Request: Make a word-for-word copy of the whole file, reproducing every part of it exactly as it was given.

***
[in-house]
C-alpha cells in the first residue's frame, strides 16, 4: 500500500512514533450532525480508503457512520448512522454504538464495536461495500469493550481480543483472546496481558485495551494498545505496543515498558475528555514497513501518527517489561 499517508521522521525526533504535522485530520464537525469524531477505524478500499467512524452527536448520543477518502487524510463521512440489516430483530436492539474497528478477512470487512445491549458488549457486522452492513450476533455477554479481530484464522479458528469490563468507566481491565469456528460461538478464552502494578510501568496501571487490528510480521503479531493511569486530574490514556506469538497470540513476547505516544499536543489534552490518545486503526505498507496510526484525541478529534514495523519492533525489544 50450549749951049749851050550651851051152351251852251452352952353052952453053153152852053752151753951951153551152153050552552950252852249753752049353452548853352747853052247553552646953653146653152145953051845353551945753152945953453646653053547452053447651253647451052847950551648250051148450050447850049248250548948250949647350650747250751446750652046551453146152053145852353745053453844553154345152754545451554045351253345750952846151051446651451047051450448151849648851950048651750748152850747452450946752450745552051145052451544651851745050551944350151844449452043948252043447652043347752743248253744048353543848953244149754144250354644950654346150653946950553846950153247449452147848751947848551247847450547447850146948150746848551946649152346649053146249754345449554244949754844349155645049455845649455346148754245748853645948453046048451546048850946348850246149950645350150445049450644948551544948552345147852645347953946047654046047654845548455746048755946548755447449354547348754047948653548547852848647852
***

[in-house]
C-alpha cells in the first residue's frame, strides 16, 4: 500500500512514533450532525480508503457512520448512522454504538464495536461495500469493550481480543483472546496481558485495551494498545505496543515498558475528555514497513501518527517489561 499517508521522521525526533504535522485530520464537525469524531477505524478500499467512524452527536448520543477518502487524510463521512440489516430483530436492539474497528478477512470487512445491549458488549457486522452492513450476533455477554479481530484464522479458528469490563468507566481491565469456528460461538478464552502494578510501568496501571487490528510480521503479531493511569486530574490514556506469538497470540513476547505516544499536543489534552490518545486503526505498507496510526484525541478529534514495523519492533525489544 50450549749951049749851050550651851051152351251852251452352952353052952453053153152852053752151753951951153551152153050552552950252852249753752049353452548853352747853052247553552646953653146653152145953051845353551945753152945953453646653053547452053447651253647451052847950551648250051148450050447850049248250548948250949647350650747250751446750652046551453146152053145852353745053453844553154345152754545451554045351253345750952846151051446651451047051450448151849648851950048651750748152850747452450946752450745552051145052451544651851745050551944350151844449452043948252043447652043347752743248253744048353543848953244149754144250354644950654346150653946950553846950153247449452147848751947848551247847450547447850146948150746848551946649152346649053146249754345449554244949754844349155645049455845649455346148754245748853645948453046048451546048850946348850246149950645350150445049450644948551544948552345147852645347953946047654046047654845548455746048755946548755447449354547348754047948653548547852848647852